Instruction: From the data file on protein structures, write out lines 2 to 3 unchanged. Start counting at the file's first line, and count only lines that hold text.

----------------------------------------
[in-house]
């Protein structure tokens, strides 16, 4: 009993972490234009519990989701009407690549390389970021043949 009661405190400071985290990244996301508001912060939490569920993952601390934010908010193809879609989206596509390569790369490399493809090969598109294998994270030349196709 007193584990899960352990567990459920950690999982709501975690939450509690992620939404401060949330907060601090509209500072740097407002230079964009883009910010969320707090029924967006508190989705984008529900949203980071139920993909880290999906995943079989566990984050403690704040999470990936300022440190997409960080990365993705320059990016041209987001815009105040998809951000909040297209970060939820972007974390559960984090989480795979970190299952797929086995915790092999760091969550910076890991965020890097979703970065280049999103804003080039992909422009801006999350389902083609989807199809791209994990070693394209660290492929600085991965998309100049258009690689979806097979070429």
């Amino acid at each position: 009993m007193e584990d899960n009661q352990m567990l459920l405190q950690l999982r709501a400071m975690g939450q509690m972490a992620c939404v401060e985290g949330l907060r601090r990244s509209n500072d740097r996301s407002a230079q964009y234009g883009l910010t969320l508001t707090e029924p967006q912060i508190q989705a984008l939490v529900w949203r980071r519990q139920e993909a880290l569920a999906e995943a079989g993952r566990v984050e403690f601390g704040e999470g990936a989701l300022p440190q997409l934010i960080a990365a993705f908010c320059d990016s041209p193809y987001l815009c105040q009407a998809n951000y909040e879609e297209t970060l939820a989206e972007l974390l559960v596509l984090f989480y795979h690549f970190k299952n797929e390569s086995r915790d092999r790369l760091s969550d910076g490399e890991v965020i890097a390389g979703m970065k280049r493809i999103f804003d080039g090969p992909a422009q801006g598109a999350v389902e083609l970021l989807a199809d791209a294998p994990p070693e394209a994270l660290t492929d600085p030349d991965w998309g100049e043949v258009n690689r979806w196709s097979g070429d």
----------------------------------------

């Protein structure tokens, strides 16, 4: 009993972490234009519990989701009407690549390389970021043949 009661405190400071985290990244996301508001912060939490569920993952601390934010908010193809879609989206596509390569790369490399493809090969598109294998994270030349196709 007193584990899960352990567990459920950690999982709501975690939450509690992620939404401060949330907060601090509209500072740097407002230079964009883009910010969320707090029924967006508190989705984008529900949203980071139920993909880290999906995943079989566990984050403690704040999470990936300022440190997409960080990365993705320059990016041209987001815009105040998809951000909040297209970060939820972007974390559960984090989480795979970190299952797929086995915790092999760091969550910076890991965020890097979703970065280049999103804003080039992909422009801006999350389902083609989807199809791209994990070693394209660290492929600085991965998309100049258009690689979806097979070429």
């Amino acid at each position: 009993m007193e584990d899960n009661q352990m567990l459920l405190q950690l999982r709501a400071m975690g939450q509690m972490a992620c939404v401060e985290g949330l907060r601090r990244s509209n500072d740097r996301s407002a230079q964009y234009g883009l910010t969320l508001t707090e029924p967006q912060i508190q989705a984008l939490v529900w949203r980071r519990q139920e993909a880290l569920a999906e995943a079989g993952r566990v984050e403690f601390g704040e999470g990936a989701l300022p440190q997409l934010i960080a990365a993705f908010c320059d990016s041209p193809y987001l815009c105040q009407a998809n951000y909040e879609e297209t970060l939820a989206e972007l974390l559960v596509l984090f989480y795979h690549f970190k299952n797929e390569s086995r915790d092999r790369l760091s969550d910076g490399e890991v965020i890097a390389g979703m970065k280049r493809i999103f804003d080039g090969p992909a422009q801006g598109a999350v389902e083609l970021l989807a199809d791209a294998p994990p070693e394209a994270l660290t492929d600085p030349d991965w998309g100049e043949v258009n690689r979806w196709s097979g070429d």